The number of people employed in South Carolina's tightening labor market hit a new high last month, pushing the state's jobless rate into a tie for the lowest in the nation, according to the latest workforce survey
More than 2.3 million workers had jobs in December, an increase of more than 70,000 from a year earlier and an estimated jump of nearly 5,000 from November, the S.C. Department of Employment and Workforce said Friday.
The biggest gains were in the construction, hospitality, trade, transportation and utility-related industries.
The increases helped lower the statewide unemployment rate to a nationwide low of 2.3 percent, which matched only by Utah. The U.S. unemployment rate held steady at 3.5 percent.
Not all industries in South Carolina reported an uptick in jobs. The state's manufacturing sector was estimated to have lost roughly 600 positions jobs on a seasonally adjusted basis last month.
But the slight decline wasn't enough to erase the sizable gains the industry logged for the entire year. Unlike neighboring states and other parts of the country, South Carolina added 5,400 manufacturing jobs in 2019 from 2018.
"In terms of manufacturing, South Carolina continues to outpace the rest of the United States pretty significantly," said Laura Ullrich, a regional economist the Federal Reserve Bank of Richmond. "South Carolina is a bit of an outlier."
The historically low unemployment rate doesn't mean that everyone who wants a job can find one. South Carolina's labor force participation rate is below the national average. That means roughly 1.6 million residents who are likely capable of joining the workforce are no longer searching for jobs.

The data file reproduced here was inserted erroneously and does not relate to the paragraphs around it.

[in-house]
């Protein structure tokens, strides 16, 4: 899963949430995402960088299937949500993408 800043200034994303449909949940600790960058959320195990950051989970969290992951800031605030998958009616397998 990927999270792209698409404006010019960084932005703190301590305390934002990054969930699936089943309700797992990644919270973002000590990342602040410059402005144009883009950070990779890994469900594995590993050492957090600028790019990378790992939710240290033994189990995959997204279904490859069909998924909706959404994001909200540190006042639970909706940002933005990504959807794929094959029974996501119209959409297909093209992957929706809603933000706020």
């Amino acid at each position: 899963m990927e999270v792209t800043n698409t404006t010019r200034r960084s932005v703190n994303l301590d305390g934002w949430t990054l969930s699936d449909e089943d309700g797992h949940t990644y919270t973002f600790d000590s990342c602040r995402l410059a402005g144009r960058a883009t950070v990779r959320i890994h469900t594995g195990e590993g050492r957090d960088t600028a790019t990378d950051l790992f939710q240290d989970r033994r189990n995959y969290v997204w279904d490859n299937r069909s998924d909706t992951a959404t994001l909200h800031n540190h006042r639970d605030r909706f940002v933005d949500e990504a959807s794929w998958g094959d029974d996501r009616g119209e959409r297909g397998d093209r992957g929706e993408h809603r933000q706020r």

"It'd be silly to assume that everyone who needs a job has a job," Ullrich said.
While rural parts of South Carolina are better off than they were following the last recession a decade ago, they are still dealing with higher rates of unemployment than urban areas, such as Charleston, Columbia and Greenvill,e Ullrich said.
Another 200 positions have already been eliminated through attrition, cutting 527 jobs from the hospital system's 32,000 person workforce.
Most of the state's major metro areas continue to see the fastest economic growth. And employers in those areas are finding it increasingly difficult to fill jobs, especially for skilled positions, Ullrich said.
If the unemployment rate remains this low, she said, it will become even more critical for unemployed people to get the education and skills they need to fill the vacancies, which now total about 60,000, according to state figures.
Otherwise, the tight labor market could become a drag on the economy.
"The thing we need to be thinking about is how to get the people off the sidelines and into the labor force," Ullrich said. "How do we get them the skills needed to be employable? You have to provide them with some additional training and support, whether that comes from the employers or whether its a government agency them giving some job training."
Dan Ellzey, the executive director of the Department of Employment and Workforce, said his agency is starting a pilot program that will target joblessness in rural counties.
"Our rural initiative seeks to locate unemployed individuals in an area, train them if necessary, and connect them with local employers," he said in statement.